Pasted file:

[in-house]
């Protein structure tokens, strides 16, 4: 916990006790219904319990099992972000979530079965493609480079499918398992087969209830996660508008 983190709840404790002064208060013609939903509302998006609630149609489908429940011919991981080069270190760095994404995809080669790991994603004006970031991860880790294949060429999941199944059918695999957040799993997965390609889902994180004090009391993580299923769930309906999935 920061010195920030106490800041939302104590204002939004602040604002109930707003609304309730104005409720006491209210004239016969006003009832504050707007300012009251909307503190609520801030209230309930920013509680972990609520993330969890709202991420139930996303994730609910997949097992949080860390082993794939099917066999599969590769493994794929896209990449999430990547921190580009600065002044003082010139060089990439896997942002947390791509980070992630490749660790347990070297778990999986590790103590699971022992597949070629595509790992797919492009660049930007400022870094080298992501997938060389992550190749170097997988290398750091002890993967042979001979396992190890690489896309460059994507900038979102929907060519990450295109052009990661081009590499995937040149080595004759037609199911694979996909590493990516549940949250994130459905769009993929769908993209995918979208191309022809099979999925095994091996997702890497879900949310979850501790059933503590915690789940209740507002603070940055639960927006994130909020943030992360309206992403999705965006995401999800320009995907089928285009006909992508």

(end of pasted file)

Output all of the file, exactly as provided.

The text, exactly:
[in-house]
């Protein structure tokens, strides 16, 4: 916990006790219904319990099992972000979530079965493609480079499918398992087969209830996660508008 983190709840404790002064208060013609939903509302998006609630149609489908429940011919991981080069270190760095994404995809080669790991994603004006970031991860880790294949060429999941199944059918695999957040799993997965390609889902994180004090009391993580299923769930309906999935 920061010195920030106490800041939302104590204002939004602040604002109930707003609304309730104005409720006491209210004239016969006003009832504050707007300012009251909307503190609520801030209230309930920013509680972990609520993330969890709202991420139930996303994730609910997949097992949080860390082993794939099917066999599969590769493994794929896209990449999430990547921190580009600065002044003082010139060089990439896997942002947390791509980070992630490749660790347990070297778990999986590790103590699971022992597949070629595509790992797919492009660049930007400022870094080298992501997938060389992550190749170097997988290398750091002890993967042979001979396992190890690489896309460059994507900038979102929907060519990450295109052009990661081009590499995937040149080595004759037609199911694979996909590493990516549940949250994130459905769009993929769908993209995918979208191309022809099979999925095994091996997702890497879900949310979850501790059933503590915690789940209740507002603070940055639960927006994130909020943030992360309206992403999705965006995401999800320009995907089928285009006909992508």